From sniffles to skin sores

Allergies in Dogs and Cats

These can be major or minor, and almost all are treatable in some way.

Dogs and cats can suffer from many different types of allergies, from ‘hay fever’ type allergies (called atopy in animals), to food intolerances or even reactions to plants in the garden.

Below is a quick rundown of the most common allergies that occur in dogs and cats, how to recognise a problem, and what we can do to help.

Any itchiness in your dog or cat should be taken seriously, it is NOT normal for your pet to be scratching constantly. Book in a skin check with one of our vets today!

Fleas and flea allergy dermatitis

Fleas are a year-round problem in Australia but can be worse during the summer months. Many dogs and cats have an allergy to flea saliva and just one flea bite can cause extreme itchiness, hair loss and irritation. Often the problem is localised around the base of the tail, but in severe cases it can cause break-outs anywhere on the body. For dogs, we recommend BRAVECTO, a safe and effective tasty chew that protects against fleas and paralysis ticks for 3 months. For cats, we recommend ACTIVYL, a monthly spot-on product for flea control, or FRONTLINE spray if your cat is also at risk of paralysis ticks.

Other skin allergies in dogs and cats can be broadly divided into three types: atopy (airborne allergy), contact allergy and food allergy.

Atopy in Dogs and Cats

Atopy in dogs and cats is like hay fever in people. Your pet can be allergic to almost anything – pollens, dust mites, tobacco smoke, fungal spores…the list goes on. Symptoms include hair loss, itching, red and irritated skin and secondary skin and/or ear infections.

If atopy is suspected in your pet, we can perform a HESKA blood test to work out exactly what your pet is allergic to and then treat them with ‘desensitisation’, where tiny amounts of the allergens are given via injections to gradually build up resistance. A medication can also help to give relief from itching and other allergy symptoms and doesn’t have the side effects associated with steroid (cortisone) treatment.

Contact allergy

Contact allergies, as the name suggests, happen when the animal comes into direct contact with the allergic substance which is often a grass or plant. Typically, the feet, muzzle and under the belly are affected. Medicated washes and creams can often help with contact allergy, as well as prescription medications.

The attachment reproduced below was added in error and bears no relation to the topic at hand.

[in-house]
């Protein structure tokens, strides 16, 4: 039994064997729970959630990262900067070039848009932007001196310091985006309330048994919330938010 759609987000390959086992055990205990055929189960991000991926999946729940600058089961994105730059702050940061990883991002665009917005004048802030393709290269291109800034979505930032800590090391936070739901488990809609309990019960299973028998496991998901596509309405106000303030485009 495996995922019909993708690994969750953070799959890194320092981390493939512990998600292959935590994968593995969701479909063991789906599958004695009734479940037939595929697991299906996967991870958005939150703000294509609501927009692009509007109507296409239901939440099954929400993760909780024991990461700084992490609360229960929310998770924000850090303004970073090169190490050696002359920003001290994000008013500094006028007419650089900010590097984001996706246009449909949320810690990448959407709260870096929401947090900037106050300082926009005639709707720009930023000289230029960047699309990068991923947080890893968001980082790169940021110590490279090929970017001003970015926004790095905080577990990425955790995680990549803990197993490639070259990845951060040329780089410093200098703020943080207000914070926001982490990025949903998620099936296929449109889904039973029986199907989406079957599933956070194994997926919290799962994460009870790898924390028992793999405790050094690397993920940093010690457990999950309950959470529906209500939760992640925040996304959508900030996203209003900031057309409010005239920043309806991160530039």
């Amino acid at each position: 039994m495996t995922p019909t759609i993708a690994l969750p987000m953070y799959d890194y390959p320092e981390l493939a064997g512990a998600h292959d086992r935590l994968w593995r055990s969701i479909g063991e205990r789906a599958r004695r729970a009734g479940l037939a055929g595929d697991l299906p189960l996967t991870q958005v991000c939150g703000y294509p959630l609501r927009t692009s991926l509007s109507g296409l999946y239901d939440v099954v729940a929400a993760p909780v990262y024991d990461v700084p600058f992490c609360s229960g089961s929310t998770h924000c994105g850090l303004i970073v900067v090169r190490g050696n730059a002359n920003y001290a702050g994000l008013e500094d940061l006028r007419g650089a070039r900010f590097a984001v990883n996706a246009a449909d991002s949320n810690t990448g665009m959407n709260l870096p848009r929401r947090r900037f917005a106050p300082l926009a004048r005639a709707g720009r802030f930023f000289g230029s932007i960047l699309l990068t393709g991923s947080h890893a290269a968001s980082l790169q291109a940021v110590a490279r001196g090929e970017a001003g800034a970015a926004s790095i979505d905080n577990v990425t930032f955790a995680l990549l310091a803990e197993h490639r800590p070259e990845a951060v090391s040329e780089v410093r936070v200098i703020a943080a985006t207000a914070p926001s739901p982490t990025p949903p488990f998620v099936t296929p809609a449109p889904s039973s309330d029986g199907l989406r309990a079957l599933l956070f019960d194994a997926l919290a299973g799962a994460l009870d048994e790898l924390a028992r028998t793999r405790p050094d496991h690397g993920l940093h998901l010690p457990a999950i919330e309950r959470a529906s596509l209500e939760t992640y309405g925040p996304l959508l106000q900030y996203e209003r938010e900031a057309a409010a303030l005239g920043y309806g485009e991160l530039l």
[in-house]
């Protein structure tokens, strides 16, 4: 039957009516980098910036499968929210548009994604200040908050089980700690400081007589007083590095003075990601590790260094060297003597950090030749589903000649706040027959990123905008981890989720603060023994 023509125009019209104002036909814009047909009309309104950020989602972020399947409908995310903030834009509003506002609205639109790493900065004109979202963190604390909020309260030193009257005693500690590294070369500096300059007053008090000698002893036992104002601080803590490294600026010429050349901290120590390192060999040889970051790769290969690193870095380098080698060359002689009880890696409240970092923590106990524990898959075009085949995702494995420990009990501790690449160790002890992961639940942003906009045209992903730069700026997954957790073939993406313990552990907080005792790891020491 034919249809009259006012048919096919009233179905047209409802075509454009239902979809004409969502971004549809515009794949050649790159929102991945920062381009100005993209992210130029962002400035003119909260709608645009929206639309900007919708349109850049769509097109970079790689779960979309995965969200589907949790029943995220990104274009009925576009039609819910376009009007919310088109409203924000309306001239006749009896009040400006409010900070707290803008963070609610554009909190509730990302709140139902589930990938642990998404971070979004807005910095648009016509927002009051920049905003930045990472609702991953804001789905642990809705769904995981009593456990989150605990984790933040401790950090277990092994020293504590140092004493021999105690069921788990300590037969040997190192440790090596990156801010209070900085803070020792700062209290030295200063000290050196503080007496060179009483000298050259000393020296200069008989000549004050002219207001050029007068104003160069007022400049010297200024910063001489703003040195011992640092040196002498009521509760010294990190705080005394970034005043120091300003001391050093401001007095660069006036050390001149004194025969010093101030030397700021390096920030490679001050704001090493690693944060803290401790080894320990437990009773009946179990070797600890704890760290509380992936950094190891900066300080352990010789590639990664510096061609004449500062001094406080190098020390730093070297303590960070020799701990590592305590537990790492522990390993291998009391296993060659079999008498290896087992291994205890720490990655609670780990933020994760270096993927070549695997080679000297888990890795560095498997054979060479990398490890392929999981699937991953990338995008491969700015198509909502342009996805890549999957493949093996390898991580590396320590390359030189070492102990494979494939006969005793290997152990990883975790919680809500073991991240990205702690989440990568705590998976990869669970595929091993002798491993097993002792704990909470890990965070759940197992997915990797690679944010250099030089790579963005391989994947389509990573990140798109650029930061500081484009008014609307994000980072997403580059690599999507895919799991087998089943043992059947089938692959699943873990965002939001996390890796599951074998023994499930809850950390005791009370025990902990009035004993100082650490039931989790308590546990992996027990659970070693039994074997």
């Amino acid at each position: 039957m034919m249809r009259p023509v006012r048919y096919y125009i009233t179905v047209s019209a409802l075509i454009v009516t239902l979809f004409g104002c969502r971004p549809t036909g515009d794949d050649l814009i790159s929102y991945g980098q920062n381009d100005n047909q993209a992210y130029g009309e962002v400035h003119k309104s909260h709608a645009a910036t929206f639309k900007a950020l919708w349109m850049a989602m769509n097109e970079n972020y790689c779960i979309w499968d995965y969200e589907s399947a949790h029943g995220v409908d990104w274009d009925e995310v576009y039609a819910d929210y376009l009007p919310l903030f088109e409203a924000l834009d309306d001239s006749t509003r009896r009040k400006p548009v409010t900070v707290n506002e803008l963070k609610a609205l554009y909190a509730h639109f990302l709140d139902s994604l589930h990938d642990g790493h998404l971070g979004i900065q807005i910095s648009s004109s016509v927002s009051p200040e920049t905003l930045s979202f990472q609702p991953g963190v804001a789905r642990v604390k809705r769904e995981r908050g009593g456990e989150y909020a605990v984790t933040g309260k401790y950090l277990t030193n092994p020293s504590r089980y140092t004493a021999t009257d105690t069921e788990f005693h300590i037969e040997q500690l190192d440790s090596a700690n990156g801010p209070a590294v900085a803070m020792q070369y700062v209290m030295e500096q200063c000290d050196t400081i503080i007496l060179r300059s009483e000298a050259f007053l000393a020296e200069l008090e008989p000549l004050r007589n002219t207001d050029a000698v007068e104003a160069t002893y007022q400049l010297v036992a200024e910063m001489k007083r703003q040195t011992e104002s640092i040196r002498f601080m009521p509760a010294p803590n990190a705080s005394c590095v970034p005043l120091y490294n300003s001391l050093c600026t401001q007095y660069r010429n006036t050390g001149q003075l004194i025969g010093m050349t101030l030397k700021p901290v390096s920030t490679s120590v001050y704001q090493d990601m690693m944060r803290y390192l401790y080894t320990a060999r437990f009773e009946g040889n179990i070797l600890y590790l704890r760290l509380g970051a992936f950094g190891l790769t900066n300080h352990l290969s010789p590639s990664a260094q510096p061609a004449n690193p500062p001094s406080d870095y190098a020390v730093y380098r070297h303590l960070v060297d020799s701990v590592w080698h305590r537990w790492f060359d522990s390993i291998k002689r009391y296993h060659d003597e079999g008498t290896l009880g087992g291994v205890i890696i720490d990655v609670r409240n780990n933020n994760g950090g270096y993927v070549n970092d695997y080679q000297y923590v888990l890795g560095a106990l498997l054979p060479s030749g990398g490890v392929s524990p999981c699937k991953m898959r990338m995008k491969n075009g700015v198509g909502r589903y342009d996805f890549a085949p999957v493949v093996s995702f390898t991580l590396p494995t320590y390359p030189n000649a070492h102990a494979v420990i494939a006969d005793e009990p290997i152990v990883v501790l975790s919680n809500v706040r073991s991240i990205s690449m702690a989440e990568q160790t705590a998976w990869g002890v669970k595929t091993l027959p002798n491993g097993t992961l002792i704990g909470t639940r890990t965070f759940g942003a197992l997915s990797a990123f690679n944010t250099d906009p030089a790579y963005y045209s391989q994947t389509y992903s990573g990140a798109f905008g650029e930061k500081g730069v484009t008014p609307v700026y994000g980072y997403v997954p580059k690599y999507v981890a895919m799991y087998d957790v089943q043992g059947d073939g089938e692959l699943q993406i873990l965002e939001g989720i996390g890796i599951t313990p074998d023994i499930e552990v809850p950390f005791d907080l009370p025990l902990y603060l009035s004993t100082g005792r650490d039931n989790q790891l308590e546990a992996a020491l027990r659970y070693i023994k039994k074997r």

Food allergy

Food allergies can occur in dogs and cats of any age. Despite the recent popularity of ‘grain-free’ diets for pets, true food allergies are more commonly caused by proteins or dairy, with beef, chicken, lamb and fish being the most common offenders in dogs. Dogs and cats are often allergic to more than one thing. We will often recommend a diet trial with a hypoallergenic food for 8-12 weeks after which the pet is ‘challenged’ with one particular food at a time to discover what sets off the allergic reaction.

Chocolate toxicity in dogs

It’s important to remember that all that delicious chocolate is extremely toxic for our pooches. Dogs love the taste of chocolate as much as we do, so keep chocolate out of reach at all times. Be wary of low lying chocolate, or during Easter, make sure you find ALL the eggs during any egg hunts around the house!

How are Dogs Allergic to chocolate?

The compounds in chocolate that are poisonous to dogs are theobromine and to a lesser extent caffeine, found in chocolate as well as coffee and energy drinks. The concentration of theobromine varies depending on the type of chocolate. Cocoa powder, cooking chocolate and dark chocolate contain higher levels of theobromine than milk chocolate.

Symptoms if your Dog eats Chocolate

The early symptoms of chocolate poisoning are usually vomiting and diarrhoea, which can occur 2-4 hours after ingestion. Restlessness, hyperactivity and excessive urination can be other early signs. Advanced symptoms can include muscle stiffness, high heart rate and temperature, panting, seizures, coma and eventually death, as soon as 12-36 hours after ingestion if a lethal dose is consumed.

If you suspect your dog has eaten ANY type of chocolate or food containing chocolate contact a vet immediately, no matter the time of day or night. It is helpful to know how much chocolate and of what type was ingested, so keep any wrappers or packaging if possible.

Treatment for Dogs that eat chocolate

Treatment for chocolate toxicity will involve making your dog vomit if the chocolate was ingested recently. We will also give activated charcoal to soak up any remaining chocolate in the intestines before it is absorbed. If enough time has passed that some chocolate has already been digested we will also recommend intravenous fluids and monitoring in hospital, as well as any symptomatic treatment for vomiting, diarrhoea or any other symptoms if they are occurring.

Your dog has the best chance of recovery if chocolate ingestion is caught and treated early, so be vigilant, especially around Easter!